This Wanli mark and period wucai wine ewer made HK$14.5m (£986,395) at Sotheby’s.

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Hot on the heels of a mammoth Asian series in New York, Sotheby's launched their latest spring crop of sales in Hong Kong.

The four-day series, which ran from April 7-10, featured over 1200 lots of Contemporary art, Chinese ceramics and objects, jewellery and watches. It produced the now commonplace multi-million dollar totals and string of blockbuster prices and ended up surpassing the previous month's New York tally when it chalked up a premium-inclusive HK$1.05bn ($134.3m/£71.4m).

Contemporary Chinese art has been the new hot ticket and fastest area of growth for the past couple of years and Sotheby's added more fuel to that fire, setting a new record in terms of total, at a premium-inclusive HK$214.5m, and for an individual work when Xu Beihong's Put down your Whip, realised HK$64m (£4.35m). It is discussed in this week's Art Market on page 33.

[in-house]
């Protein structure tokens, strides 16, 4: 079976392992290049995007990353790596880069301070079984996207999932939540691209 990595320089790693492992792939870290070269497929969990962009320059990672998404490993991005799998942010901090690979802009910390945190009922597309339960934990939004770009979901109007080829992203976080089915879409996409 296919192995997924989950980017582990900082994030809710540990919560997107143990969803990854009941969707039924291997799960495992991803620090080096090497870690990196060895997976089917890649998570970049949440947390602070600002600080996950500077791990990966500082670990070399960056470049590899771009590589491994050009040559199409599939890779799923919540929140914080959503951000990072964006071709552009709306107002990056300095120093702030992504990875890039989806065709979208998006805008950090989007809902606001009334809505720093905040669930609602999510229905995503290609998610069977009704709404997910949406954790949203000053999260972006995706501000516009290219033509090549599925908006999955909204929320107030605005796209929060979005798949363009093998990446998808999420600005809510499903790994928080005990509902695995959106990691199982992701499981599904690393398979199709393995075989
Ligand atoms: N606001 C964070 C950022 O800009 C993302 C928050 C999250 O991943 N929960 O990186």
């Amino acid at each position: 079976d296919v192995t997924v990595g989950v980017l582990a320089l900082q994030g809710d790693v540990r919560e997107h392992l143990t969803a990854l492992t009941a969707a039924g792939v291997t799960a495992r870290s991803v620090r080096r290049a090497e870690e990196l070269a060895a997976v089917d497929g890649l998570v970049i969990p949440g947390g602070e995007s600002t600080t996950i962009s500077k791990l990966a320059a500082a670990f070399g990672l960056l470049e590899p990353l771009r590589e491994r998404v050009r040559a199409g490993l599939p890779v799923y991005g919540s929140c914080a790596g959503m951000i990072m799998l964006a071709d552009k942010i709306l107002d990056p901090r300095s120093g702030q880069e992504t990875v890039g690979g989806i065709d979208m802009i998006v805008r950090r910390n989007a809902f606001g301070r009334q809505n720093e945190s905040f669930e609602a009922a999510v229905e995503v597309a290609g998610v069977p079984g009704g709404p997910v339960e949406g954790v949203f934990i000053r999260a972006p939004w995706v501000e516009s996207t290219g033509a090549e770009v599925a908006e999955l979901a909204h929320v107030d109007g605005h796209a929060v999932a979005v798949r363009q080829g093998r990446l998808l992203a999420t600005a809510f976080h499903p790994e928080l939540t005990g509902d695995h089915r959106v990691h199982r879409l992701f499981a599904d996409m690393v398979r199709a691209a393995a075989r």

But earlier works of art and ceramics were not eclipsed, sales in this arena achieved more than twice the paintings' total at HK$451m.

A single-owner collection consigned from Paris helped to produce this figure, with results like the HK$20m (£1.36m) paid by Hong Kong dealer Chak's Company for a Yongzheng mark and period famille rose altar vase, but there were strong results throughout the three sales.

They included the 93/4in (25cm) high Wanli mark and period wucai decorated wine ewer pictured above that was purchased by Littleton and Hennessy Asian Art for HK$14.5m (£986,395).

This piece, which was once part of the British Rail Pension Fund holdings, is traditionally thought to have been given by Queen Elizabeth I to her personal chaplain Bishop Parry (1561-1616).

If this is so, it would make it one of the very first pieces of Imperial porcelain to have arrived in England.

By Anne Crane